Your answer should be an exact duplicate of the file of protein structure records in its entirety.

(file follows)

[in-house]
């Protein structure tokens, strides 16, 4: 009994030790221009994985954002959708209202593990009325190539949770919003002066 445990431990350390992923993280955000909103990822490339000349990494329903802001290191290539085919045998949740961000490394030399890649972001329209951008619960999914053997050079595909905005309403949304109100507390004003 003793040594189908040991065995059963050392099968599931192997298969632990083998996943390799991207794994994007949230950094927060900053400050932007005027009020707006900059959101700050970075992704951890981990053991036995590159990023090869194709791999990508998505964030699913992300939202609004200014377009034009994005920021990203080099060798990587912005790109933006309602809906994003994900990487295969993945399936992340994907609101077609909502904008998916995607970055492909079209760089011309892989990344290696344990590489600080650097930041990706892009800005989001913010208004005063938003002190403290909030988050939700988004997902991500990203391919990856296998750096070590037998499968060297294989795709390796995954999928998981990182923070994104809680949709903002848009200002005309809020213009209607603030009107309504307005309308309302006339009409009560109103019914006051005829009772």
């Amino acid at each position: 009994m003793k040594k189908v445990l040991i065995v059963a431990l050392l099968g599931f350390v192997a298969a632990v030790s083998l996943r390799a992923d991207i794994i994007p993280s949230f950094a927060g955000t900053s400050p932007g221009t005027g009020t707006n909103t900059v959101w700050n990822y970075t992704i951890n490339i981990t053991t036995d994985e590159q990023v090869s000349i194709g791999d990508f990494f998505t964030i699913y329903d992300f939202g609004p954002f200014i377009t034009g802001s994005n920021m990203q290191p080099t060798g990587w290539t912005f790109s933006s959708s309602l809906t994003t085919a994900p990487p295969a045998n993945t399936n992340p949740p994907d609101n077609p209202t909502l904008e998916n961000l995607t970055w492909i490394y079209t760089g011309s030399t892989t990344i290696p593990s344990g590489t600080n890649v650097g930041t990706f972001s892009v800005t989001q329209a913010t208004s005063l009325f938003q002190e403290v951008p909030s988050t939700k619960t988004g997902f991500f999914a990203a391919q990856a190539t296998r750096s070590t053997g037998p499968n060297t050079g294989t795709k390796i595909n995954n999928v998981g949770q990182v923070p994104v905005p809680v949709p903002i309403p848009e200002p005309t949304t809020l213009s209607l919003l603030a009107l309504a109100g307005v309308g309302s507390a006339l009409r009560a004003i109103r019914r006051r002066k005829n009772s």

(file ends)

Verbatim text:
[in-house]
């Protein structure tokens, strides 16, 4: 009994030790221009994985954002959708209202593990009325190539949770919003002066 445990431990350390992923993280955000909103990822490339000349990494329903802001290191290539085919045998949740961000490394030399890649972001329209951008619960999914053997050079595909905005309403949304109100507390004003 003793040594189908040991065995059963050392099968599931192997298969632990083998996943390799991207794994994007949230950094927060900053400050932007005027009020707006900059959101700050970075992704951890981990053991036995590159990023090869194709791999990508998505964030699913992300939202609004200014377009034009994005920021990203080099060798990587912005790109933006309602809906994003994900990487295969993945399936992340994907609101077609909502904008998916995607970055492909079209760089011309892989990344290696344990590489600080650097930041990706892009800005989001913010208004005063938003002190403290909030988050939700988004997902991500990203391919990856296998750096070590037998499968060297294989795709390796995954999928998981990182923070994104809680949709903002848009200002005309809020213009209607603030009107309504307005309308309302006339009409009560109103019914006051005829009772």
């Amino acid at each position: 009994m003793k040594k189908v445990l040991i065995v059963a431990l050392l099968g599931f350390v192997a298969a632990v030790s083998l996943r390799a992923d991207i794994i994007p993280s949230f950094a927060g955000t900053s400050p932007g221009t005027g009020t707006n909103t900059v959101w700050n990822y970075t992704i951890n490339i981990t053991t036995d994985e590159q990023v090869s000349i194709g791999d990508f990494f998505t964030i699913y329903d992300f939202g609004p954002f200014i377009t034009g802001s994005n920021m990203q290191p080099t060798g990587w290539t912005f790109s933006s959708s309602l809906t994003t085919a994900p990487p295969a045998n993945t399936n992340p949740p994907d609101n077609p209202t909502l904008e998916n961000l995607t970055w492909i490394y079209t760089g011309s030399t892989t990344i290696p593990s344990g590489t600080n890649v650097g930041t990706f972001s892009v800005t989001q329209a913010t208004s005063l009325f938003q002190e403290v951008p909030s988050t939700k619960t988004g997902f991500f999914a990203a391919q990856a190539t296998r750096s070590t053997g037998p499968n060297t050079g294989t795709k390796i595909n995954n999928v998981g949770q990182v923070p994104v905005p809680v949709p903002i309403p848009e200002p005309t949304t809020l213009s209607l919003l603030a009107l309504a109100g307005v309308g309302s507390a006339l009409r009560a004003i109103r019914r006051r002066k005829n009772s």